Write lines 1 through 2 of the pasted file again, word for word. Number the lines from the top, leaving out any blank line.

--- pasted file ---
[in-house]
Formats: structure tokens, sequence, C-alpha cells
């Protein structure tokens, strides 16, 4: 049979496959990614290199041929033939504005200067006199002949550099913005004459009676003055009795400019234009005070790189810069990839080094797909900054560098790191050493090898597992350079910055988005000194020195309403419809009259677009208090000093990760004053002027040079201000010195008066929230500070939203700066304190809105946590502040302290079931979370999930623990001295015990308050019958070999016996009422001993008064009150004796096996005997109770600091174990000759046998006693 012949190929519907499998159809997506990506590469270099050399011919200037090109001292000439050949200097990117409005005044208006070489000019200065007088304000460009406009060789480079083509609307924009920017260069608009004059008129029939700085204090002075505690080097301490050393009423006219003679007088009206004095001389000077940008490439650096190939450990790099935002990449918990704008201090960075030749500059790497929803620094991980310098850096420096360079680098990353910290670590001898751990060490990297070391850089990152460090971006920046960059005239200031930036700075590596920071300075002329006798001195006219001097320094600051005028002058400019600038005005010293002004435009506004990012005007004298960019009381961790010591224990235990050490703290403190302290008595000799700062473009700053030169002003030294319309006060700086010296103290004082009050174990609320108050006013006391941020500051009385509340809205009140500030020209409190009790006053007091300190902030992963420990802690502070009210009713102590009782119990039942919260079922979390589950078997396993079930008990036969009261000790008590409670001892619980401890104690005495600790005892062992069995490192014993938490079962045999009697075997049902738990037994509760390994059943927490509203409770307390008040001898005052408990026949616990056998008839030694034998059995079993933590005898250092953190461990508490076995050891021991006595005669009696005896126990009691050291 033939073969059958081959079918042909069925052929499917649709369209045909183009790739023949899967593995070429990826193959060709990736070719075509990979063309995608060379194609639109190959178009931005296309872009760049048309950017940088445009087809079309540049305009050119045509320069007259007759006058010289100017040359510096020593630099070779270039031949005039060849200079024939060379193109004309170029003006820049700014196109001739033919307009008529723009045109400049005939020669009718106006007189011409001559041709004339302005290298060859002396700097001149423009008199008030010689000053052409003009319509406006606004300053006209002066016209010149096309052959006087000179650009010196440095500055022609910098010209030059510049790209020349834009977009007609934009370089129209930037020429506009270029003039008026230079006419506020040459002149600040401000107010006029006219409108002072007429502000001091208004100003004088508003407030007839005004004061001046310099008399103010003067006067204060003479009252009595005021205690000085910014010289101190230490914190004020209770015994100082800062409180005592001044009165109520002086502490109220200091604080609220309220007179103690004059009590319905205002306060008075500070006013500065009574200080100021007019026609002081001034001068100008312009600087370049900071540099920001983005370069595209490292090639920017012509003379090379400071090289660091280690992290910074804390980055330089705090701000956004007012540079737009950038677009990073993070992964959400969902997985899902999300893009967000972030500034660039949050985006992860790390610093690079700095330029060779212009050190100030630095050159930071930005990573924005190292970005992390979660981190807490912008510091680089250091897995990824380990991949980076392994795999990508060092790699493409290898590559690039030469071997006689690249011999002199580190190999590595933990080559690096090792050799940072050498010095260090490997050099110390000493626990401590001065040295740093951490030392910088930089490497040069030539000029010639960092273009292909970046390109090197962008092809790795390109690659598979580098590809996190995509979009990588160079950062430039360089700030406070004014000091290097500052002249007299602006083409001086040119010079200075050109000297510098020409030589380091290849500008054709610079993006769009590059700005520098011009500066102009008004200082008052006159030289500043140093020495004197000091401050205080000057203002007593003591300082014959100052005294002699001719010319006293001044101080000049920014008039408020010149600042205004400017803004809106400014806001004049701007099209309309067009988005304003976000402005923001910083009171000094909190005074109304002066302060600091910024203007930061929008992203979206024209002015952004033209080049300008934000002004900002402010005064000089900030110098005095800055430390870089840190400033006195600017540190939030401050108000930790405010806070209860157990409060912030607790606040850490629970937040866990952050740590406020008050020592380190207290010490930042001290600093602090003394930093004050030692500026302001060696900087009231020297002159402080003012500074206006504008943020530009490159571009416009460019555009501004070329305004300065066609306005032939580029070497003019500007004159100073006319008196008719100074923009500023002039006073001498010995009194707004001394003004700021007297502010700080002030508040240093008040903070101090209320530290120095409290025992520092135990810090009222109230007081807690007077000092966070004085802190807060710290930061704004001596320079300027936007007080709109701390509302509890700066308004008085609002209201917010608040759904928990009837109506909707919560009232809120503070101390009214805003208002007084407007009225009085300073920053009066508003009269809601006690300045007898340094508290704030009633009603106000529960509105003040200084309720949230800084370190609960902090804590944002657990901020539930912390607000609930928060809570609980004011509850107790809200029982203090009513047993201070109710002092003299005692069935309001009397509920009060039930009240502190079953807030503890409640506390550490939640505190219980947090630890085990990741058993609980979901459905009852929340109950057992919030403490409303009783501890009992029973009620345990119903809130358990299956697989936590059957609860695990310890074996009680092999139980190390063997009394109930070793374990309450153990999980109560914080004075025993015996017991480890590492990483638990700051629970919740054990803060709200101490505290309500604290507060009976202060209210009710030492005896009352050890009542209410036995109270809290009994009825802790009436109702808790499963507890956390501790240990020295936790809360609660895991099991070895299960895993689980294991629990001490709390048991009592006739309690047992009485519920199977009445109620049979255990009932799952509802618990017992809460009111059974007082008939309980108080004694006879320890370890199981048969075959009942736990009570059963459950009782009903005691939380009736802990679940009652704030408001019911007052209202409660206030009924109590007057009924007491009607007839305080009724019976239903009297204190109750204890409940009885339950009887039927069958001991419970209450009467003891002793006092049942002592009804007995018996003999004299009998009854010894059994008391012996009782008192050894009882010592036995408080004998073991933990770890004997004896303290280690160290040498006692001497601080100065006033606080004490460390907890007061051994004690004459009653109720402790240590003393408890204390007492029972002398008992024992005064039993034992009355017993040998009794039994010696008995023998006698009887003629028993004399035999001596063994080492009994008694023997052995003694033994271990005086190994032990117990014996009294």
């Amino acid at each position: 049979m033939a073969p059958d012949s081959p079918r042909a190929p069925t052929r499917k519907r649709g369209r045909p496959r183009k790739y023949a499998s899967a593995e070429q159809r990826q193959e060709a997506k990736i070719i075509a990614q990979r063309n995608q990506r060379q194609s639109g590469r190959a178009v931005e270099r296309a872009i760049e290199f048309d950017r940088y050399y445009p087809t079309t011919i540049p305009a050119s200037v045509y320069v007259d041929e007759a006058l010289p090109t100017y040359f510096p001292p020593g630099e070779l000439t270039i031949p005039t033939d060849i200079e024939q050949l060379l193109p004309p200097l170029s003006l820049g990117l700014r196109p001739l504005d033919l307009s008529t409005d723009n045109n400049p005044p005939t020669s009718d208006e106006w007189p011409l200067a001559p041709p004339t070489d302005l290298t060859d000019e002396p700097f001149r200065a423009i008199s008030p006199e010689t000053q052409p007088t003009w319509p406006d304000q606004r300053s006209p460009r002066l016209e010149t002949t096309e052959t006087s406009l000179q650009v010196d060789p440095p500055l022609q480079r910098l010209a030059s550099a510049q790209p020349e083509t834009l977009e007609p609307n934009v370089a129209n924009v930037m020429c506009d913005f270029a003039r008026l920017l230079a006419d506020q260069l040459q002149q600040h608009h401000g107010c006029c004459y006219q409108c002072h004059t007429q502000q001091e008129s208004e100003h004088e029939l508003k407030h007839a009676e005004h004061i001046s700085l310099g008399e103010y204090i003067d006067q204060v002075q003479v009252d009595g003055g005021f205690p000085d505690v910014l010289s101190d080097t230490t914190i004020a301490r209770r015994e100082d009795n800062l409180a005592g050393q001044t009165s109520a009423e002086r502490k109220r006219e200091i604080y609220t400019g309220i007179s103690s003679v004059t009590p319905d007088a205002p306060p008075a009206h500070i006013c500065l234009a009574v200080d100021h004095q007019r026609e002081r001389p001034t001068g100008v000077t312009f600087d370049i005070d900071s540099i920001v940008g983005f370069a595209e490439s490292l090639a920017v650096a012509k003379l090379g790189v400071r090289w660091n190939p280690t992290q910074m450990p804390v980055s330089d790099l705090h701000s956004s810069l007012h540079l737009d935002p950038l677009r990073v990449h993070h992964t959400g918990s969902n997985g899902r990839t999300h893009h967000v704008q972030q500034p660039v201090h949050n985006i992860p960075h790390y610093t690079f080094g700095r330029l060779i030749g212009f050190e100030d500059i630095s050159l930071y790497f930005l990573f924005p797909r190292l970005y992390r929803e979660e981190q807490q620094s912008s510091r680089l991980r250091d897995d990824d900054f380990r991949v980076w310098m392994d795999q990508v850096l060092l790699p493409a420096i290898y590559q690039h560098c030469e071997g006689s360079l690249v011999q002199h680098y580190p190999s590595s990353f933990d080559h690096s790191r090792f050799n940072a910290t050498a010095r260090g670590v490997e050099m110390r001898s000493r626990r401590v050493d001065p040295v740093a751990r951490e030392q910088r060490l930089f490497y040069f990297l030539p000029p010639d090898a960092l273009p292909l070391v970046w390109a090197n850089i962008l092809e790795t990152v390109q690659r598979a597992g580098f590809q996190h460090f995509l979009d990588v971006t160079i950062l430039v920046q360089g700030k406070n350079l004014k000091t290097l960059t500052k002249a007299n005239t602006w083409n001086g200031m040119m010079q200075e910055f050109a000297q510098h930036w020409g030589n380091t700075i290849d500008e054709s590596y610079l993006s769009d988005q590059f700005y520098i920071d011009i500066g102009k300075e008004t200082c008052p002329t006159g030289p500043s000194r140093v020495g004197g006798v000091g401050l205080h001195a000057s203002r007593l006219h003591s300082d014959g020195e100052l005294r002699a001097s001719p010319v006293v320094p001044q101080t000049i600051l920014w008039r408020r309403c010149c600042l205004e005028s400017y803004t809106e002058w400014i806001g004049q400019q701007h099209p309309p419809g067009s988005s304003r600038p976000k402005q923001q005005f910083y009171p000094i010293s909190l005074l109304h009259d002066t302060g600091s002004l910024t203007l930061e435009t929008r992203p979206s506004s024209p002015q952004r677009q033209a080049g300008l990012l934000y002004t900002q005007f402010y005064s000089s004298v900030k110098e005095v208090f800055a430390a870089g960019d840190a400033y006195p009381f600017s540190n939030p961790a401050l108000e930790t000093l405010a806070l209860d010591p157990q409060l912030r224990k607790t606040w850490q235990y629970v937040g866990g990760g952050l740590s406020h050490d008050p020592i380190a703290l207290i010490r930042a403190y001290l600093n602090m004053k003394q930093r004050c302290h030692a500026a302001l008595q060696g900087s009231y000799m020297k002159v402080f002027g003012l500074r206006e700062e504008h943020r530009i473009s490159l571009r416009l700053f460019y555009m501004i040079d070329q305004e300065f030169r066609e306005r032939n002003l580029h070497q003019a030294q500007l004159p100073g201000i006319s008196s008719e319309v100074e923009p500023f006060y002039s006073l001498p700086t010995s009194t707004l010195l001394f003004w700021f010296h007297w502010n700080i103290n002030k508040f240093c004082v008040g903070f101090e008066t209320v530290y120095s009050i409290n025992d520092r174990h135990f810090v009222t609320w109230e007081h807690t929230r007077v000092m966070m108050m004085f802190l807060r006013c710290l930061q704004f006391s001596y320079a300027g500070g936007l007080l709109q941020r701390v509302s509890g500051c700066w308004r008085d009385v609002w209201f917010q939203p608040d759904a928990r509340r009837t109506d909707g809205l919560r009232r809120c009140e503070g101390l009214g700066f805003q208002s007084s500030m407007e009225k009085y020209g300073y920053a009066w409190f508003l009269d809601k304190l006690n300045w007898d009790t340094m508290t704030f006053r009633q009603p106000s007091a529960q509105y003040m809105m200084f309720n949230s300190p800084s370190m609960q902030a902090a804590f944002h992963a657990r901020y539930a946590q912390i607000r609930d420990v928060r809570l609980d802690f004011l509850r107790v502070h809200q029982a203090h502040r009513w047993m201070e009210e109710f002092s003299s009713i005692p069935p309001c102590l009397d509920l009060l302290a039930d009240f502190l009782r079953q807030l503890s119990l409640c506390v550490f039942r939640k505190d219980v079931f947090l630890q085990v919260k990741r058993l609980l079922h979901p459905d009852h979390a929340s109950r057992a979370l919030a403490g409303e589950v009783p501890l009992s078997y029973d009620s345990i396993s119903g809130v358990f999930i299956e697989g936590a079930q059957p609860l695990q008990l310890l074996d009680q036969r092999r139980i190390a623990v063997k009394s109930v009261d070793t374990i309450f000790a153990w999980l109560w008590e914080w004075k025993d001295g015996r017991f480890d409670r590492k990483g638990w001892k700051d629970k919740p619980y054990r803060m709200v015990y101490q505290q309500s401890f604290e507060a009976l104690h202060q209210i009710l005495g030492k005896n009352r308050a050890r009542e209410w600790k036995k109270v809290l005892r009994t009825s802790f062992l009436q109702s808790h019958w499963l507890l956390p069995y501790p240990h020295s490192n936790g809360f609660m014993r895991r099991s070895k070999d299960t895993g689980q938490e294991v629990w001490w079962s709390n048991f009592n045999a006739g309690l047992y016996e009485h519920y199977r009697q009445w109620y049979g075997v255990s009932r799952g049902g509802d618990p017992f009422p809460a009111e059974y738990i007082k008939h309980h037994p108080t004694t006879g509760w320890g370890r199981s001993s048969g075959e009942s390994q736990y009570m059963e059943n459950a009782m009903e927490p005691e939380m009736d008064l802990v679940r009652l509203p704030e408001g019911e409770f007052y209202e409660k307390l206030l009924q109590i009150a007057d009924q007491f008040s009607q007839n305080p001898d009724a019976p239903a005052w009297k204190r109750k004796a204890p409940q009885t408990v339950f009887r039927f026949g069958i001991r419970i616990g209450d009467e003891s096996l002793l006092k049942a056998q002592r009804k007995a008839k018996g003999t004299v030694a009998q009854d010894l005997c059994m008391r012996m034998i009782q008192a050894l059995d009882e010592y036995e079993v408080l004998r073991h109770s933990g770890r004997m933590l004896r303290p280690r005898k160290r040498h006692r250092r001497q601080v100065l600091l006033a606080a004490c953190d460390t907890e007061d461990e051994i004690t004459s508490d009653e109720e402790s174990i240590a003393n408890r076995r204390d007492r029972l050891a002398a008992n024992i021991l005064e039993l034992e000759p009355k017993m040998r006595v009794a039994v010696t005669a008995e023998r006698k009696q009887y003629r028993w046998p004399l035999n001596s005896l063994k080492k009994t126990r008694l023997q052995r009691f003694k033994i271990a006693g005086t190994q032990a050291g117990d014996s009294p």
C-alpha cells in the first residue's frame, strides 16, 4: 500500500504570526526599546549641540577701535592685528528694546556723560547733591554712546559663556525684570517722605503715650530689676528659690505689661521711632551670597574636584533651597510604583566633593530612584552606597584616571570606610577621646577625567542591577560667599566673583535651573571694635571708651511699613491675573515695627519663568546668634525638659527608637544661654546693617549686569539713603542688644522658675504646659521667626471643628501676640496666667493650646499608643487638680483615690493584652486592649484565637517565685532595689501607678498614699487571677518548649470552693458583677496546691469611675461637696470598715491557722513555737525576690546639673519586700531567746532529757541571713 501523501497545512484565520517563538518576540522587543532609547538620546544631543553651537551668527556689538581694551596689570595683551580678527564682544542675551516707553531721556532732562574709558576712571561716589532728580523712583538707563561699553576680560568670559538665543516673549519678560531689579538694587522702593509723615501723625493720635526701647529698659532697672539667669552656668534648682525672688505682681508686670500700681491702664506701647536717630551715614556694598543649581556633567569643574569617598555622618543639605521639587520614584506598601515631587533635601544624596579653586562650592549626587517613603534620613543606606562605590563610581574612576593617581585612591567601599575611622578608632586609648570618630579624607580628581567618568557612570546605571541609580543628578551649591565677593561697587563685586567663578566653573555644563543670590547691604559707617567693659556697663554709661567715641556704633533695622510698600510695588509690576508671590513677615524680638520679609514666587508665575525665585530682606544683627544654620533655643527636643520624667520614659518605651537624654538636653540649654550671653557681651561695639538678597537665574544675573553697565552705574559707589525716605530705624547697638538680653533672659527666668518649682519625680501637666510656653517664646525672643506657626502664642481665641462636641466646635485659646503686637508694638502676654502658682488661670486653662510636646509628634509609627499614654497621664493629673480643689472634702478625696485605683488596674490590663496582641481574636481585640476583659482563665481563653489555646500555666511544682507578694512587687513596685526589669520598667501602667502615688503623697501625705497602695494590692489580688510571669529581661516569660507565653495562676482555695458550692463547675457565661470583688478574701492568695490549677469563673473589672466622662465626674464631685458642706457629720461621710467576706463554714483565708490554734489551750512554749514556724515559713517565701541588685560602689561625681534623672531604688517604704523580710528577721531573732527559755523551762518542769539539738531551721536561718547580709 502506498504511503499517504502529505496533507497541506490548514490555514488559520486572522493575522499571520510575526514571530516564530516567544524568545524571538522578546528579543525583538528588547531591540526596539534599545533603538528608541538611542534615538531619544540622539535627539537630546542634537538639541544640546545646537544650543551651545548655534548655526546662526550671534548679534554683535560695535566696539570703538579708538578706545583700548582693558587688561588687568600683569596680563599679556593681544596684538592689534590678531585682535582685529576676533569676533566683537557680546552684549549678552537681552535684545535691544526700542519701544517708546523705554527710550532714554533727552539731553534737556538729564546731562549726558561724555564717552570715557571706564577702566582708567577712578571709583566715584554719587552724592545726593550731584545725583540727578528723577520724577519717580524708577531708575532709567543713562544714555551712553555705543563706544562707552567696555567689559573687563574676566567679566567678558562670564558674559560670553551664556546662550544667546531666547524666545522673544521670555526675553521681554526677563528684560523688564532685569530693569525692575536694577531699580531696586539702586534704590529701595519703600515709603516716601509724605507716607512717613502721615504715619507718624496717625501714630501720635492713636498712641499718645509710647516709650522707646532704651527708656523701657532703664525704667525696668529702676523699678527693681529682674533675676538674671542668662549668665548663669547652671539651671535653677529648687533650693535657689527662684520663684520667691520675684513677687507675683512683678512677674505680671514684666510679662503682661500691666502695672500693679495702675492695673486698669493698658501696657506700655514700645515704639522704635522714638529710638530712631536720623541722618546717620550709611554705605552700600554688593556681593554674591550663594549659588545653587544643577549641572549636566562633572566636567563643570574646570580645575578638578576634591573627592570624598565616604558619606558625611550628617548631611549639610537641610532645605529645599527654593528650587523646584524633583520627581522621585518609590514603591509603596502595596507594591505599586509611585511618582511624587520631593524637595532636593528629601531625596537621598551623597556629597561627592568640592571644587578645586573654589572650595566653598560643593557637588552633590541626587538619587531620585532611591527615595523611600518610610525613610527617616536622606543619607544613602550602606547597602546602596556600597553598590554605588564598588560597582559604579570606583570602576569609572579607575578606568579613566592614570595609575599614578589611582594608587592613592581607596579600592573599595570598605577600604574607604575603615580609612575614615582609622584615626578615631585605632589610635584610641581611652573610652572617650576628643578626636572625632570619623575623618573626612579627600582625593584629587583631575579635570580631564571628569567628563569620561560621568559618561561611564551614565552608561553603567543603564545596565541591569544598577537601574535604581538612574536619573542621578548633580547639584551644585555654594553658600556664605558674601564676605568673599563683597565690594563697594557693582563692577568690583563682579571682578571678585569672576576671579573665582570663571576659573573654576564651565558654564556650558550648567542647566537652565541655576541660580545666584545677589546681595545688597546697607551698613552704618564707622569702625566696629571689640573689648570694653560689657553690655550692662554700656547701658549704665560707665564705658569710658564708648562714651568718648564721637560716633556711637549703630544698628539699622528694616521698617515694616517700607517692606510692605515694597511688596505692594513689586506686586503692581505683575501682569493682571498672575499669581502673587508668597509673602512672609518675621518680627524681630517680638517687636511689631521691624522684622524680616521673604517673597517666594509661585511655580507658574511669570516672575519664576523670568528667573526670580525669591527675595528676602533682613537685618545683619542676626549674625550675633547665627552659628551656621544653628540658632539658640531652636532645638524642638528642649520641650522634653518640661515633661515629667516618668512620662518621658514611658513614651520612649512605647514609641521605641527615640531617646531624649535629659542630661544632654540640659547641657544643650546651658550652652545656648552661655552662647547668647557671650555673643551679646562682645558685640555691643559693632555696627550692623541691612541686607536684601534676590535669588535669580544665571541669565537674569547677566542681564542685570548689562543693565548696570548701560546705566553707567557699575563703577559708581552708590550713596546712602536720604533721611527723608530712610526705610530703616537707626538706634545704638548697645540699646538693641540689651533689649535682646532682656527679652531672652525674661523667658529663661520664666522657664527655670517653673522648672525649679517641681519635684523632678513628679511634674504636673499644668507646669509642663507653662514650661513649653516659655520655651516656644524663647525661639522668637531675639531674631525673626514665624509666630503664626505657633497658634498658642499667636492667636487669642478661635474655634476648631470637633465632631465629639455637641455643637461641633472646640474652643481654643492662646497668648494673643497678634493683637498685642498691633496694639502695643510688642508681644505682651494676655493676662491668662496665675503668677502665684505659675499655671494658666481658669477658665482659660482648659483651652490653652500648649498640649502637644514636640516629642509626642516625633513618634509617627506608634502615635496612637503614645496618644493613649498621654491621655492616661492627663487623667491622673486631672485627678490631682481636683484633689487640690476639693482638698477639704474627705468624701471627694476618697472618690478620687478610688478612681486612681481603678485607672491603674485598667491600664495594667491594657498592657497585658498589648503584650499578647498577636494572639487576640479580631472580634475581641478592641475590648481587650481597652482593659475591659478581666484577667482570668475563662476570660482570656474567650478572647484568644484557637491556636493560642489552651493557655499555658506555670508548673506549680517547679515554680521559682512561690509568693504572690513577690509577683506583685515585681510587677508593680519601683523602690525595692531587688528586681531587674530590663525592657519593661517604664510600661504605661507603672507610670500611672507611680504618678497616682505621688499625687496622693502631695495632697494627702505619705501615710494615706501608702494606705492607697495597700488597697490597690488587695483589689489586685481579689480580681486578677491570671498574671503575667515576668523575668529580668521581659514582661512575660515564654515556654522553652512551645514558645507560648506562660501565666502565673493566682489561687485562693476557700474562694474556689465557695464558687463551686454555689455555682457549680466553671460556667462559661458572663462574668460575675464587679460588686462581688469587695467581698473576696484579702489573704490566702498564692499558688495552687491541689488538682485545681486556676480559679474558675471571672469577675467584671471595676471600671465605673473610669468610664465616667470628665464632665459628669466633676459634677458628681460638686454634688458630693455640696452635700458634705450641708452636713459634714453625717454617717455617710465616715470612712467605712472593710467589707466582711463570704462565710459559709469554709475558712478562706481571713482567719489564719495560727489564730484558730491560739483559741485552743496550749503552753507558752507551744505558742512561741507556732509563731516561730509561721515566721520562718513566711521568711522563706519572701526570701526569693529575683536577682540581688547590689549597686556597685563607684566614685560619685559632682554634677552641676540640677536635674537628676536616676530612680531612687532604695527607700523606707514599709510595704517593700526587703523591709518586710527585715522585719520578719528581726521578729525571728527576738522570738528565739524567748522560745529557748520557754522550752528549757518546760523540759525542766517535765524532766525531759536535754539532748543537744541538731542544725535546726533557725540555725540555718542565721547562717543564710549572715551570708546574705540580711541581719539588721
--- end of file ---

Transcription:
[in-house]
Formats: structure tokens, sequence, C-alpha cells